Sojourner's son, Peter, was still a slave. He was illegally sold to someone in Alabama.
She took this to court, and won the case! This was uncommon for a women, a slave, to take a white man to court.
Her son was sent back to New York. Many were taken aback by her triumph. Some saw this as a sign of hope.
She became an abolitionist to end slavery. She also stood for women's rights and basic civil rights. She gave speeches about her life as a slave and altered the view of many people.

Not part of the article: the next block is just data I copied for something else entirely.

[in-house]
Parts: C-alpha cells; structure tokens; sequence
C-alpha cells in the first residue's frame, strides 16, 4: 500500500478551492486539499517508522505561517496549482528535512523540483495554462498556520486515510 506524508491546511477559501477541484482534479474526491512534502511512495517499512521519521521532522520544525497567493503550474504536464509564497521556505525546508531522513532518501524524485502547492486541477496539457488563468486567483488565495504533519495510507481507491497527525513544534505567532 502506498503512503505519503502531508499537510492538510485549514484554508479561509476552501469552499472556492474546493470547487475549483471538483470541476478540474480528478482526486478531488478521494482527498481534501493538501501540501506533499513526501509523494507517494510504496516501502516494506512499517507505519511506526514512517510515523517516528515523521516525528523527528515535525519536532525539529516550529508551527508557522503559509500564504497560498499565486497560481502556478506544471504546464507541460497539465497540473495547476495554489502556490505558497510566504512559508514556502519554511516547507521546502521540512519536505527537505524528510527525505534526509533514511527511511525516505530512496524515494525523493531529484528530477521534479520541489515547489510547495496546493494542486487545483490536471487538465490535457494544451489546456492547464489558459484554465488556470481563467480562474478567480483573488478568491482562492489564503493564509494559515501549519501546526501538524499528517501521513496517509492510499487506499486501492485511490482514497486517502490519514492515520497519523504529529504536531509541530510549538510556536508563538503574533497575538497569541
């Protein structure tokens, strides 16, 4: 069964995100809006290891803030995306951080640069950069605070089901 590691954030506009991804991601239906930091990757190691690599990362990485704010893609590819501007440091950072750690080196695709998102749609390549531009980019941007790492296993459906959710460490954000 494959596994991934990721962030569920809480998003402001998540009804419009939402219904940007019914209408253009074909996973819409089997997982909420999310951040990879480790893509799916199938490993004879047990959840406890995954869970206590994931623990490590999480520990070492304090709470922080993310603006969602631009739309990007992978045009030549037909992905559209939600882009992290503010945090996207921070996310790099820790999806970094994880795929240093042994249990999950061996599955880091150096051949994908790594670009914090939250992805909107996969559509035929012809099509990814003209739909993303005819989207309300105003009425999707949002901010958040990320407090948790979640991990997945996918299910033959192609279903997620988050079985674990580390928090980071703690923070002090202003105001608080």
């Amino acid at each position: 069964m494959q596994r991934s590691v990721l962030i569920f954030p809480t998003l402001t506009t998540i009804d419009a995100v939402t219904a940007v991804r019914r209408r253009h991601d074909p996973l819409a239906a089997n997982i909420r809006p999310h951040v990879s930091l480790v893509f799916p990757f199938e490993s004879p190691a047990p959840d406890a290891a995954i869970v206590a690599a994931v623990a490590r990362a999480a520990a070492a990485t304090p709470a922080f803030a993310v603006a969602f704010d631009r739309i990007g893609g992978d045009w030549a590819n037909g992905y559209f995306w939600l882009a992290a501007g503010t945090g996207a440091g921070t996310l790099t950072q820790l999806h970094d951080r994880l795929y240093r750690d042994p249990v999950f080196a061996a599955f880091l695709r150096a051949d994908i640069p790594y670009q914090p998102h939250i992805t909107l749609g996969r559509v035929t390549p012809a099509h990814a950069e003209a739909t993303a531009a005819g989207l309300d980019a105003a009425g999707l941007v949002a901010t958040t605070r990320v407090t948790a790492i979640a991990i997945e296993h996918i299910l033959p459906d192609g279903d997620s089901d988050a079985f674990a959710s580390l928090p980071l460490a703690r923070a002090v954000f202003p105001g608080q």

The most famous speech she gave was at the Ohio Women's Rights Convention. "Ain't I a Women" mentioned slavery, and women's rights.
Sadly, Truth died November 26, 1883. She put up a wild fight to end slavery, and stood for women's rights as well. She had incredible bravery, and she moved many people in her time. Now she lays in Oak Hill Cemetery.